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Far-From-Perfect Cardinals Fall To Steelers

Turnovers, red-zone struggles and Landry Jones lead to a 25-13 loss

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Quarterback Carson Palmer throws a pass during the Cardinals' 25-13 loss against the Steelers Sunday in Pittsburgh.


PITTSBURGH – Often, when Bruce Arians has reviewed one of the Cardinals' blowouts this season, he talks about what his team did not do. Perfection may not be achieved, but it must be the goal.

The Cardinals have found out that harsh reality.

In a game that in many ways mirrored their one previous loss, the Cards didn't score in the red zone Sunday, they turned the ball over too much and they failed to make late stops – any, in fact, against third-string quarterback Landry Jones. The result was a 25-13 loss to the Steelers at Heinz Field, a disappointing end to their eight-day trip away from Arizona.

"They played four quarters," linebacker Kevin Minter said, "and we didn't."

As against the Rams, it's not like the Cardinals (4-2) didn't have some success. But there seemed to be a

caveat in every case.

Wide receiver John Brown had a career-game with 10 catches for 196 yards, but it was his fumble after a catch that set up the Steelers' first touchdown and first lead of the game. Quarterback Carson Palmer completed 29-of-45 passes for 421 yards, but his end zone interception with a little more than two minutes left underscored the team's difficulty to reach paydirt.

The defense, meanwhile, struggled once quarterback Mike Vick left the game with a hamstring injury, and when it had a chance to get a stop and deliver a final chance for the offense, allowed a Martavis Bryant 88-yard catch-and-run for a touchdown.

"I felt like we had what it takes to win two in a row on the road," coach Bruce Arians said, saying again the

team's work in West Virginia prepared them for the Steelers.

They definitely looked thrown off by the Vick-for-Jones swap. Jones not only completed 8-of-12 passes for 168 yards and two touchdowns (Vick threw for a measly six yards into the second half) but the sudden threat of the pass helped running back Le'Veon Bell get loose.

Bell ran for 88 yards on 24 carries, and the Steelers (4-2) didn't punt in the second half.

"It seemed like (Jones) had more control of their offense," cornerback Patrick Peterson said. "It definitely changed the element of the game."

It might not have made a difference had the offense simply capitalized more often. They scored a Michael Floyd touchdown on their second possession, but after that, it dried up. Floyd had one touchdown wiped out when he was called for pass interference, lost another on a third-down pass breakup by cornerback Ross Cockrell that seemed to come after Cockrell got away with a hold, and lost yet another on a beautiful Palmer pass in which Floyd just couldn't get his second foot down inbounds.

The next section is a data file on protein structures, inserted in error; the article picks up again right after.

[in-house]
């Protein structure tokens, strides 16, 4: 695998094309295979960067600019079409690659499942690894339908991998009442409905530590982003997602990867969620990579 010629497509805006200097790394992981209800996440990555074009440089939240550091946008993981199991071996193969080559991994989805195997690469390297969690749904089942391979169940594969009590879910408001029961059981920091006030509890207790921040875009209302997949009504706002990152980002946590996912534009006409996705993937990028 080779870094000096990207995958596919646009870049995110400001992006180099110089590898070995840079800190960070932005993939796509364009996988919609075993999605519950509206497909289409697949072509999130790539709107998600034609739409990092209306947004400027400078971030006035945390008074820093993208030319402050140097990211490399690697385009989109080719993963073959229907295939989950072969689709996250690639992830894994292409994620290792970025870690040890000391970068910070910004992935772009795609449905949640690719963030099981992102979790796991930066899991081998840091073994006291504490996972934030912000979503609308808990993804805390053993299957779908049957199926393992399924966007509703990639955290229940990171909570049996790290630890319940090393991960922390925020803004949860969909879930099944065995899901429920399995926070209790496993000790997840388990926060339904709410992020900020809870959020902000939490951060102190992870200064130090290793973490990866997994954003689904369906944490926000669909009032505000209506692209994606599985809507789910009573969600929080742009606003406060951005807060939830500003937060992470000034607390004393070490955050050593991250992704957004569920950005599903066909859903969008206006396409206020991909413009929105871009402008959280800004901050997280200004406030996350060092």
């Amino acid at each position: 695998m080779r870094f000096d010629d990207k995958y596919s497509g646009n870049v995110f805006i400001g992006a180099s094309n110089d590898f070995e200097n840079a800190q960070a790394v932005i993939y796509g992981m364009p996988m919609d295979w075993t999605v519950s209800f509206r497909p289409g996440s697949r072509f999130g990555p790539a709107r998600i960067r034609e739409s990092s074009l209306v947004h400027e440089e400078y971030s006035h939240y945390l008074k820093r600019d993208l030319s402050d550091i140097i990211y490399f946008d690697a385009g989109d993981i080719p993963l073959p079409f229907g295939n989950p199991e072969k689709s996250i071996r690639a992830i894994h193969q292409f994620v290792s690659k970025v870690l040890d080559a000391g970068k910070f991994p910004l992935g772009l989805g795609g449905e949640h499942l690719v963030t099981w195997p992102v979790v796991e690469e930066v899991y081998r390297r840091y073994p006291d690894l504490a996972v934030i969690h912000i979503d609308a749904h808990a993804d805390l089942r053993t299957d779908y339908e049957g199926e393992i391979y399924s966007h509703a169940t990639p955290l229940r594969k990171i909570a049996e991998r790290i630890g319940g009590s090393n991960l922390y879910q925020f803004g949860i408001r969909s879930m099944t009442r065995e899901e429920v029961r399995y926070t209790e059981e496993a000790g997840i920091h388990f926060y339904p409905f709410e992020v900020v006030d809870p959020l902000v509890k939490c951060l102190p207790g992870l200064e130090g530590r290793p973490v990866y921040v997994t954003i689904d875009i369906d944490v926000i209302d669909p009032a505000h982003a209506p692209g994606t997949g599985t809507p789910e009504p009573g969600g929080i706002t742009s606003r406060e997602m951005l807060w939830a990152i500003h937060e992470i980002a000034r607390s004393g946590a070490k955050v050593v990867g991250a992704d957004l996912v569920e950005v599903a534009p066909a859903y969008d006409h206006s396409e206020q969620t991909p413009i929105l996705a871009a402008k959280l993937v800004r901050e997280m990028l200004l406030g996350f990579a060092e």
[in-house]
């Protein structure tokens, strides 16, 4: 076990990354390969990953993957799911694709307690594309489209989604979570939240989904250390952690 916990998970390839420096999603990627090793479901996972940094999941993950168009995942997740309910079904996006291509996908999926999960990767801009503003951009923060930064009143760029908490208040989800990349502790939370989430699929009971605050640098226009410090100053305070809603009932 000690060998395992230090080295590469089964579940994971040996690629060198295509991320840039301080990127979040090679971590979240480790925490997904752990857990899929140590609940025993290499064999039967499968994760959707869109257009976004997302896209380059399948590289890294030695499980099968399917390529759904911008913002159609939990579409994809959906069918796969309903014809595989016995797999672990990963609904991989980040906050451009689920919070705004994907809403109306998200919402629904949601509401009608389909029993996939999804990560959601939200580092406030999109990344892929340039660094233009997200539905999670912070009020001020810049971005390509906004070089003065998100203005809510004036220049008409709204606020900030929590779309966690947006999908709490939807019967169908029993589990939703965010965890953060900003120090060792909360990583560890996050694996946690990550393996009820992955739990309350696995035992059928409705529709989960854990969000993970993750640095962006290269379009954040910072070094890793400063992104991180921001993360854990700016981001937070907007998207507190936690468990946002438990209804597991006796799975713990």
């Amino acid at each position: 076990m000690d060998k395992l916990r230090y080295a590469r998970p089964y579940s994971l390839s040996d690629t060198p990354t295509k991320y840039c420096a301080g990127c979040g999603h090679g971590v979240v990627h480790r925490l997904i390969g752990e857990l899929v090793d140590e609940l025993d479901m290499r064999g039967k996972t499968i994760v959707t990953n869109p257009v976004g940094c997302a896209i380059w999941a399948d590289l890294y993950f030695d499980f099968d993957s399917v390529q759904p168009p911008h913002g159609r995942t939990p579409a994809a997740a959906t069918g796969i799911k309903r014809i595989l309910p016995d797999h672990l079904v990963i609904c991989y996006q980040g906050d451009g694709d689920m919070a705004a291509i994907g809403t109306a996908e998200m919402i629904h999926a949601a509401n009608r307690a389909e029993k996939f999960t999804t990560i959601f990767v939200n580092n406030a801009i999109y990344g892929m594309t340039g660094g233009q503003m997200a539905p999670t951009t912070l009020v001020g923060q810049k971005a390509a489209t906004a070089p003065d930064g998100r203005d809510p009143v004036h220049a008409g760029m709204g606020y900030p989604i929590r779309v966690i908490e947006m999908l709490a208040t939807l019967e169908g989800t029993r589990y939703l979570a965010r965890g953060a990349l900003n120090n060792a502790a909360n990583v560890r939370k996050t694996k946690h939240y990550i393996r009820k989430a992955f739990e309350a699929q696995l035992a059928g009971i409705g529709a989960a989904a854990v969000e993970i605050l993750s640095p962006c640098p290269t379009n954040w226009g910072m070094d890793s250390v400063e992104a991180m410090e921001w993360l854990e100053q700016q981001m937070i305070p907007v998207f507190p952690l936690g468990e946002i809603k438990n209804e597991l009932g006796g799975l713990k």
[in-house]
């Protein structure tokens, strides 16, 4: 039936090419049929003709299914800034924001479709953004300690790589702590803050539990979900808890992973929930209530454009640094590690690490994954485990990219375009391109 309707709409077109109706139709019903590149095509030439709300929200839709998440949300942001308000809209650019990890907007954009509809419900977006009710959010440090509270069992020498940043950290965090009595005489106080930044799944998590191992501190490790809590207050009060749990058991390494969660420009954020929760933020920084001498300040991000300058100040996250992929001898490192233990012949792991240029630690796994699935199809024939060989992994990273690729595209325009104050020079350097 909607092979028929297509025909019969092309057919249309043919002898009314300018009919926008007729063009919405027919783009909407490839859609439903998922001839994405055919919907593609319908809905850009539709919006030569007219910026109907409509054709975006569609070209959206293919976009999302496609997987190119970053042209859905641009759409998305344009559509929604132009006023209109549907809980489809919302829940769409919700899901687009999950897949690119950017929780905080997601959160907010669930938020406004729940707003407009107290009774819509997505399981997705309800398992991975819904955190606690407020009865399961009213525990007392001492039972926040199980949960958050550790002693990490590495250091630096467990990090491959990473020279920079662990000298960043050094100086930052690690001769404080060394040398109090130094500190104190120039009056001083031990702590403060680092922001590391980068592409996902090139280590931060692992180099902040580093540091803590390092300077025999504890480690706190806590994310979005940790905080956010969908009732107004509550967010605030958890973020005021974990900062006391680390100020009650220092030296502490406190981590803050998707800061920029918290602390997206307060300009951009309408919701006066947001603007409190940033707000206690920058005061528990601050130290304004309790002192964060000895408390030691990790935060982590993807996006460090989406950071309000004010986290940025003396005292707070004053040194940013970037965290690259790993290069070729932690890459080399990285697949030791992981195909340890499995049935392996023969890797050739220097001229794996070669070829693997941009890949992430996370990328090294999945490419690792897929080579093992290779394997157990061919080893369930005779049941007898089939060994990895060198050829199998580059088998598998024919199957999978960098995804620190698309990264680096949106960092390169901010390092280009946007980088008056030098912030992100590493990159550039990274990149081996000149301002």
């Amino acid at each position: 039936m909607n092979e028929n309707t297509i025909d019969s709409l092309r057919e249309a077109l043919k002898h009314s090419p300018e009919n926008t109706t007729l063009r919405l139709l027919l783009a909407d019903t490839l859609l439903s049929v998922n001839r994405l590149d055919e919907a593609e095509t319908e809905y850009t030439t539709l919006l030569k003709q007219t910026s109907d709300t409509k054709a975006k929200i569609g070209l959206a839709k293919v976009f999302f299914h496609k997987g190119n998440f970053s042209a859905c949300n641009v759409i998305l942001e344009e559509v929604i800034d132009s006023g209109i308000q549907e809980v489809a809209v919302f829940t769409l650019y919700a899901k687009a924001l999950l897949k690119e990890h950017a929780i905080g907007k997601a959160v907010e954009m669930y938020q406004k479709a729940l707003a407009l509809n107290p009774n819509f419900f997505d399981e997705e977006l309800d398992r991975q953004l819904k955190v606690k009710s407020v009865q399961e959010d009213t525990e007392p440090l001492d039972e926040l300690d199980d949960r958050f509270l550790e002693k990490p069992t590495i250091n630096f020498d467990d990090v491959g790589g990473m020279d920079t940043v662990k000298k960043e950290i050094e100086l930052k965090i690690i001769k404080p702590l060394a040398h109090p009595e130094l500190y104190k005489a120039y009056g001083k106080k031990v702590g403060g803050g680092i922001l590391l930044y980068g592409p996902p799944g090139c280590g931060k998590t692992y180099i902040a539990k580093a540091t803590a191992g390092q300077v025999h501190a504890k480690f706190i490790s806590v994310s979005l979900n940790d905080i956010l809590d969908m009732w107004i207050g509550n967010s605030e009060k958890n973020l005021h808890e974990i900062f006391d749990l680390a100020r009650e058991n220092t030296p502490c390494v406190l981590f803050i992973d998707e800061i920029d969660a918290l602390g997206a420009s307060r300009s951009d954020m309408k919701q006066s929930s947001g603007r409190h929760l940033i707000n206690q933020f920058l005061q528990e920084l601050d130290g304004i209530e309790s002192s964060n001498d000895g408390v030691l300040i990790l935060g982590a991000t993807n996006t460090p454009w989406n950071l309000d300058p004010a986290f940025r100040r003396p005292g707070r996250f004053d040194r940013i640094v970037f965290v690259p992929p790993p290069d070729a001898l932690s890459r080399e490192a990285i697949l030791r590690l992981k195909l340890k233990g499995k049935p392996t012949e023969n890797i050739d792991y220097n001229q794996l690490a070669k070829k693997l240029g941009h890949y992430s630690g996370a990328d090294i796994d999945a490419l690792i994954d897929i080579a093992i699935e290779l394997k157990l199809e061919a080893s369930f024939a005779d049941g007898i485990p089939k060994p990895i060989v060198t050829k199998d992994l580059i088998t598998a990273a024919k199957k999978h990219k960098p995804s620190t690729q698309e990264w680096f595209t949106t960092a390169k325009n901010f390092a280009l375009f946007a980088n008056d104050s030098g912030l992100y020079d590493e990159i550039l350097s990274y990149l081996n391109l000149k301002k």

"I thought I was in for sure," Floyd said.

The running game never got going either – there were not as many runs called either – gaining just 55 yards on 20 attempts. Still, "we moved the ball enough that I thought we'd finally score," said wide receiver Larry Fitzgerald, who had eight catches for 93 yards. "It never happened."

It looked like it might. For all the problems, the Cardinals were driving, down 21-15, as the two-minute warning drew close. On first-and-10 from the Pittsburgh 20, Palmer faded to pass, looking for Brown in the end zone. Safety Mike Mitchell came from the weak side for the interception.

"I thought I had the safety sucked up and I never saw him," Palmer said. "It can't happen. I'm very frustrated with myself."

The Cardinals were a minus-three on the day in turnovers.

"That was not a good play," Arians said.

Neither were the 111 yards on nine penalties that too often set the Cardinals back in the first half when they threatened to create some space between themselves and the Steelers.

Now the team goes home for the first time since before the Lions game. They have an extra day to prep, given the upcoming Monday night game against Baltimore. The overall frustration – and it was apparent in the locker room, especially defensively – was reflective of the same attitude that came after the Rams' loss.

"We definitely feel we beat ourselves," Peterson said.

The players see simple corrections – Fitzgerald noted the 1-for-4 in the red zone – and now that they're finally going home, they'll look to make those in Tempe this week.

"Being here and having a chance to go down and win the game and not doing it is very frustrating," Palmer said. "You just can't let it fester."

Images from the Cardinals Week 6 road game against the Pittsburgh Steelers



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